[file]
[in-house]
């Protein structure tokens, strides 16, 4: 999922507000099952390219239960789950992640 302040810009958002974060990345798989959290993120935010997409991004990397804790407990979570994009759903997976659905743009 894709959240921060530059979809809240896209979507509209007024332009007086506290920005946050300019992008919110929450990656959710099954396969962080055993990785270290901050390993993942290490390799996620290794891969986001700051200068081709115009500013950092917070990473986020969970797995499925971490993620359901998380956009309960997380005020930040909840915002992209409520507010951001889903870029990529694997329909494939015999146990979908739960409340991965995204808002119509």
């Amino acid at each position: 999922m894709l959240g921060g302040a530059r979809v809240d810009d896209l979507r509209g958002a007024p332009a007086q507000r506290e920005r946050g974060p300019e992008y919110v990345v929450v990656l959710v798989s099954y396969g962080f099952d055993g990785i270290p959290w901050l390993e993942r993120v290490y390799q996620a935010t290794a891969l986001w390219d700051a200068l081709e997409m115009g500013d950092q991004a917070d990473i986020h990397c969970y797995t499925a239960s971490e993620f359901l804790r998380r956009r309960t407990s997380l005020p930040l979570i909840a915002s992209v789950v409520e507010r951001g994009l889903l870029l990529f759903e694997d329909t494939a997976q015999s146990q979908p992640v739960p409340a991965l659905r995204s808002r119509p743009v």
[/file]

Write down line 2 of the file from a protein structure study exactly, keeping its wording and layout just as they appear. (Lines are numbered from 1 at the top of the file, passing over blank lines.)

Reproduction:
């Protein structure tokens, strides 16, 4: 999922507000099952390219239960789950992640 302040810009958002974060990345798989959290993120935010997409991004990397804790407990979570994009759903997976659905743009 894709959240921060530059979809809240896209979507509209007024332009007086506290920005946050300019992008919110929450990656959710099954396969962080055993990785270290901050390993993942290490390799996620290794891969986001700051200068081709115009500013950092917070990473986020969970797995499925971490993620359901998380956009309960997380005020930040909840915002992209409520507010951001889903870029990529694997329909494939015999146990979908739960409340991965995204808002119509």